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“The Only Thing That Is Constant Is Change”

Transaction Log backup fails intermittently.

Posted by database-wiki on July 10, 2012

The below query gives the backup history of all the databases.

SELECT database_name, user_name as ExecutedBy, physical_device_name,
backup_finish_date, backup_finish_date
FROM msdb..backupset bckset
INNER JOIN msdb..backupmediafamily bckfmly
ON bckset.media_set_id = bckfmly.media_set_id order by database_name, backup_finish_date

Query to find if full backup was taken.

SELECT * FROM msdb..backupset WHERE database_name = ‘LOG’ AND [type] = ‘D’

My testing:

Create a database truncatedlog

CREATE TABLE t1 (c1 INT, c2 VARCHAR (8000))

GO

SET NOCOUNT ON

GO

DECLARE @a INT;

SELECT @a = 1;

WHILE (@a < 10000)

BEGIN

INSERT INTO t1 VALUES (@a, REPLICATE (‘a’, 8000));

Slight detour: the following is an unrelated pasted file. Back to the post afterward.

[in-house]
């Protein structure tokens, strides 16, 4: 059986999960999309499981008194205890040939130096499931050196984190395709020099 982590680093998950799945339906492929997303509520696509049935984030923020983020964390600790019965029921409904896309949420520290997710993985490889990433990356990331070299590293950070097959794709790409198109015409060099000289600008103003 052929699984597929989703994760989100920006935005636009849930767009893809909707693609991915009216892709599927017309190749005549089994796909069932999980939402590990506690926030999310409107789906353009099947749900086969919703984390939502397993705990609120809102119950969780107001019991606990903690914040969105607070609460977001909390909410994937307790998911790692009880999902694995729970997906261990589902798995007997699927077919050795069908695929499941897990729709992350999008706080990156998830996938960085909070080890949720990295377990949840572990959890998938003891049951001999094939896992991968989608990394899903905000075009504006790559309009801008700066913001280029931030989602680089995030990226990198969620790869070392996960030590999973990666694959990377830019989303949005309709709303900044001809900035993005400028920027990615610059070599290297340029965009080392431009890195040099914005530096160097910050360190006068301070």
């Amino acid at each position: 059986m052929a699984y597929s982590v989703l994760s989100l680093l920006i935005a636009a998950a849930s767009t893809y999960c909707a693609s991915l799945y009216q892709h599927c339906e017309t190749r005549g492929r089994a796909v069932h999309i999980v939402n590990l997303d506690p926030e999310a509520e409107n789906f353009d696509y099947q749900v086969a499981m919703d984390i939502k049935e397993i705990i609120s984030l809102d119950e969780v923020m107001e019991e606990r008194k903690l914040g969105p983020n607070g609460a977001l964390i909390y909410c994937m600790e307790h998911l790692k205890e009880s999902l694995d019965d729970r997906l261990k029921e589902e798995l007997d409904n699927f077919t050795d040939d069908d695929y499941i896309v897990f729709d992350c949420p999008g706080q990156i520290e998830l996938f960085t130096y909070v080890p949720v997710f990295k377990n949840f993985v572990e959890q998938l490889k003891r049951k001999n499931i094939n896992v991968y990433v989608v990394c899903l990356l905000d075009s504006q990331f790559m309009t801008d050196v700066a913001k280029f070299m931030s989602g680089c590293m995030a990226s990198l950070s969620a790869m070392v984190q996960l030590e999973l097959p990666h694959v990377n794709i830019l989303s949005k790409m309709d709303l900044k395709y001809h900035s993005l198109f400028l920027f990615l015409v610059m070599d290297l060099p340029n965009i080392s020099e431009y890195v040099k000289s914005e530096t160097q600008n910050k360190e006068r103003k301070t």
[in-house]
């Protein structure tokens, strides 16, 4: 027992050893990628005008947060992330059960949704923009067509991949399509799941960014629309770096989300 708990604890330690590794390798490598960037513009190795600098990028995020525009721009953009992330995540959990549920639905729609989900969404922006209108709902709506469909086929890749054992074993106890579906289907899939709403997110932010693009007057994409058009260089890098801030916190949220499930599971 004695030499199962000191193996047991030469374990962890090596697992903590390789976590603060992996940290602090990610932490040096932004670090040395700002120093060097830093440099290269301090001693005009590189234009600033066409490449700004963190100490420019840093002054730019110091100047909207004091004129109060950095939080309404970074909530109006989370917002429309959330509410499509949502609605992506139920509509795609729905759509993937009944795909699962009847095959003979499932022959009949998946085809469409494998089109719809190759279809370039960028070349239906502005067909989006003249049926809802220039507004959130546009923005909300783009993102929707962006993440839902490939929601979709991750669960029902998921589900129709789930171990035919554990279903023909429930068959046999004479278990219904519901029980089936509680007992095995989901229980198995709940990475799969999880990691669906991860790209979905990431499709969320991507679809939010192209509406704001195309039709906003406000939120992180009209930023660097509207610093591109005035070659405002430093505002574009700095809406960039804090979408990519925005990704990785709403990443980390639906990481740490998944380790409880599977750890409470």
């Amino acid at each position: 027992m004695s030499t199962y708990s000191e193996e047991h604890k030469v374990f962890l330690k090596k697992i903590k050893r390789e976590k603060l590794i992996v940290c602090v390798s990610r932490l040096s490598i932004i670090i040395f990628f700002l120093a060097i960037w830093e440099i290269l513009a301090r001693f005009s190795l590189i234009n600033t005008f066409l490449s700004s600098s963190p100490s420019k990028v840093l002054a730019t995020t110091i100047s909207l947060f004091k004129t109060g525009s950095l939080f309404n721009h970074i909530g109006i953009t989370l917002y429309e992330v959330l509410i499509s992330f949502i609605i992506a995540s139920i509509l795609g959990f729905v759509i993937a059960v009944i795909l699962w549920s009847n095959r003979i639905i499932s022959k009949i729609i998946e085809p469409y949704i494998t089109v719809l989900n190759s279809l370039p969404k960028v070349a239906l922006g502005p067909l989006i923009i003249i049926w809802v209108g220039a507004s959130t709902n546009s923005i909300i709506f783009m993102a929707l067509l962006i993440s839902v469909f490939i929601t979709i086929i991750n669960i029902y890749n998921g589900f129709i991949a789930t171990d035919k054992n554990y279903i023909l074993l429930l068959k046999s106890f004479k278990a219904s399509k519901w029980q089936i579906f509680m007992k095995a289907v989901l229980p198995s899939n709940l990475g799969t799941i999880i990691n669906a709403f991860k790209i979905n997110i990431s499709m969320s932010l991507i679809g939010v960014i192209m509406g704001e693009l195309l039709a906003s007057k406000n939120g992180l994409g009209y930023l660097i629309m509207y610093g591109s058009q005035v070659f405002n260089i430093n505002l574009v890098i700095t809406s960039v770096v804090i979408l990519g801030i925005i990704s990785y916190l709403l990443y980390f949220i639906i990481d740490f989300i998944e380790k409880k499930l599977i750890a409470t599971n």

SELECT @a = @a + 1;

END;

GO

BACKUP DATABASE truncatedlog TO DISK = ‘c:\ truncatedlog.bck’ WITH INIT;

GO

DECLARE @DBName SYSNAME

SET @DBName = ‘truncatedlog’

DECLARE @LatestBackupDate DATETIME, @BackedUpDBCreationDate DATETIME

DECLARE @DBCreationDateNoMilliseconds DATETIME

— In msdb..backupset table, database_creation_date column is in datatime format

— but without milliseconds, so we remove milliseconds from database creation date.

SELECT @DBCreationDateNoMilliseconds =

DATEADD(millisecond, -DATEPART(millisecond, create_date), create_date)

FROM sys.databases

WHERE [name] = @DBName

IF @DBCreationDateNoMilliseconds IS NULL

BEGIN

PRINT ‘Database ‘ + @DBName + ‘ doesn’ + CHAR(39) + ‘t exist on the server’

RETURN

END

SELECT

@LatestBackupDate = backup_finish_date,

@BackedUpDBCreationDate = database_creation_date

FROM msdb..backupset

WHERE

backup_set_id = (

SELECT MAX(backup_set_id)

FROM msdb..backupset